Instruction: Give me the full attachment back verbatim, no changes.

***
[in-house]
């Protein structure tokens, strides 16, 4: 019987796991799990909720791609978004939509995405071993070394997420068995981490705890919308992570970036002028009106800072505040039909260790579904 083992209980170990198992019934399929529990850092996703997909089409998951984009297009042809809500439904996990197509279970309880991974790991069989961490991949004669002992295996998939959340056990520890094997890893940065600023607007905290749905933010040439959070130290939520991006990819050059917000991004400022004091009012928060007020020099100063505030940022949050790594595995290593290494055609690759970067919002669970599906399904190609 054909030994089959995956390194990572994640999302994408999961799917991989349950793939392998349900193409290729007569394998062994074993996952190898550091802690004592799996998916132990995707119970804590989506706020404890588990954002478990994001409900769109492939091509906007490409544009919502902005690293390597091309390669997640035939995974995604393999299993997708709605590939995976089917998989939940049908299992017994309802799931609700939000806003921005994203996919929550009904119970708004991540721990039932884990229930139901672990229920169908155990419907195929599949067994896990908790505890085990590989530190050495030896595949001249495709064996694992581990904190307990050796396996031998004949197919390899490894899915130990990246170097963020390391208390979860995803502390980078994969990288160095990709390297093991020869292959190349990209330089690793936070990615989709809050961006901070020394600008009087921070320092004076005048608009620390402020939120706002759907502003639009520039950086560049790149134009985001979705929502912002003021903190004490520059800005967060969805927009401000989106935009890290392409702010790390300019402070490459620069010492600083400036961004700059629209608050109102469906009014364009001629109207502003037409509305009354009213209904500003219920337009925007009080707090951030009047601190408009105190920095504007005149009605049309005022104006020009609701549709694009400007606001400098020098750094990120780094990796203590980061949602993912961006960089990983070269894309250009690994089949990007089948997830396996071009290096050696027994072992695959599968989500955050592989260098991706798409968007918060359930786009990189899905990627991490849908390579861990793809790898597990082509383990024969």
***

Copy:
[in-house]
């Protein structure tokens, strides 16, 4: 019987796991799990909720791609978004939509995405071993070394997420068995981490705890919308992570970036002028009106800072505040039909260790579904 083992209980170990198992019934399929529990850092996703997909089409998951984009297009042809809500439904996990197509279970309880991974790991069989961490991949004669002992295996998939959340056990520890094997890893940065600023607007905290749905933010040439959070130290939520991006990819050059917000991004400022004091009012928060007020020099100063505030940022949050790594595995290593290494055609690759970067919002669970599906399904190609 054909030994089959995956390194990572994640999302994408999961799917991989349950793939392998349900193409290729007569394998062994074993996952190898550091802690004592799996998916132990995707119970804590989506706020404890588990954002478990994001409900769109492939091509906007490409544009919502902005690293390597091309390669997640035939995974995604393999299993997708709605590939995976089917998989939940049908299992017994309802799931609700939000806003921005994203996919929550009904119970708004991540721990039932884990229930139901672990229920169908155990419907195929599949067994896990908790505890085990590989530190050495030896595949001249495709064996694992581990904190307990050796396996031998004949197919390899490894899915130990990246170097963020390391208390979860995803502390980078994969990288160095990709390297093991020869292959190349990209330089690793936070990615989709809050961006901070020394600008009087921070320092004076005048608009620390402020939120706002759907502003639009520039950086560049790149134009985001979705929502912002003021903190004490520059800005967060969805927009401000989106935009890290392409702010790390300019402070490459620069010492600083400036961004700059629209608050109102469906009014364009001629109207502003037409509305009354009213209904500003219920337009925007009080707090951030009047601190408009105190920095504007005149009605049309005022104006020009609701549709694009400007606001400098020098750094990120780094990796203590980061949602993912961006960089990983070269894309250009690994089949990007089948997830396996071009290096050696027994072992695959599968989500955050592989260098991706798409968007918060359930786009990189899905990627991490849908390579861990793809790898597990082509383990024969």